Your memory sucks
At Sloan Bill James talked about basketball (see here around the 26:45 mark). While he admitted he would not be entering basketball stats, he did recount a memory of an interesting game (paraphrased below):
In 2003 the Kansas City Jayhawks lost a title game to Maryland. In this game Juan Dixon scored 23 points. He was guarded primarily by future Chicago Bulls guard Kirk Hinrich. In the thirty-seven minutes Kirk Hinrich guarded Juan Dixon he only scored four points. For the six (or seven) possesions that Keith Langford guarded Juan Dixon he scored 19 points.
There are a few problems with the story (boxscore here):
- Maryland didn’t play Kansas City in 2003, they played them in 2002.
- They did not play them in the title game (it was in the Elite 8 Final Four).
- Juan Dixon scored 33 points not 23
- Hinrich only played 29 minutes (making guarding a player for 37 minutes difficult)
- Dixon was already up to 10 points by the 11:40 mark of the first half.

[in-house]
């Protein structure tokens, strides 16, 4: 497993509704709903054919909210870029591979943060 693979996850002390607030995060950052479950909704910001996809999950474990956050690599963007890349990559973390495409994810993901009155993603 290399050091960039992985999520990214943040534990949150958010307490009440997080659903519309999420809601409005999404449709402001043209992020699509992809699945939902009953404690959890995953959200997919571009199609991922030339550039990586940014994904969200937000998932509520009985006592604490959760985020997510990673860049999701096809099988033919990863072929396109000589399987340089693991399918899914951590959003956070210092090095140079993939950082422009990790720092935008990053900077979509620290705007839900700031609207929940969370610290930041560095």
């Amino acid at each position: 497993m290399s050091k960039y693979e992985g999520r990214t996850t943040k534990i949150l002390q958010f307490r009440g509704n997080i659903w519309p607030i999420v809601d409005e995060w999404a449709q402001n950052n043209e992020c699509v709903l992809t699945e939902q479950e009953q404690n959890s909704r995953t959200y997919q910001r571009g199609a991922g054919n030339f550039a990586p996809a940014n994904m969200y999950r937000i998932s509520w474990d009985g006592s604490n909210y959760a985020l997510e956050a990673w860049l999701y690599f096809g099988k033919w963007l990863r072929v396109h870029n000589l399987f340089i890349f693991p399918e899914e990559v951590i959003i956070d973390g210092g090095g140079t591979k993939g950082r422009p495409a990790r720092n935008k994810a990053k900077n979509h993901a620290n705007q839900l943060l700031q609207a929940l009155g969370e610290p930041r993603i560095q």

What makes this tale interesting is that Bill James prefaced it by saying he watched it multiple times. He also tells the shocked listeners to find the video, implying he had confidence in his memory. This is not actually meant to be dig on Bill James. I consider Bill James to be one of the best people in sports statistics. But even he is not capable of properly remembering one basketball game (and that is with multiple viewings.) This is a simple point. We do not remember things as well as we’d like to think. In fact, we can point out that one of Bill James’ biggest contributions was to help make sure many people were keeping track of stats and using the right stats. He did not advocate all of us finding the several people that watch all of the games for each team and getting an assessment from them. As I mentioned above, while you are watching your attention is divided. There is too much information for you to possibly hold and your emotions (and instant replay) are making the decision of what to highlight for you. And even after all that, your brain isn’t going to be able to store all of that information perfectly.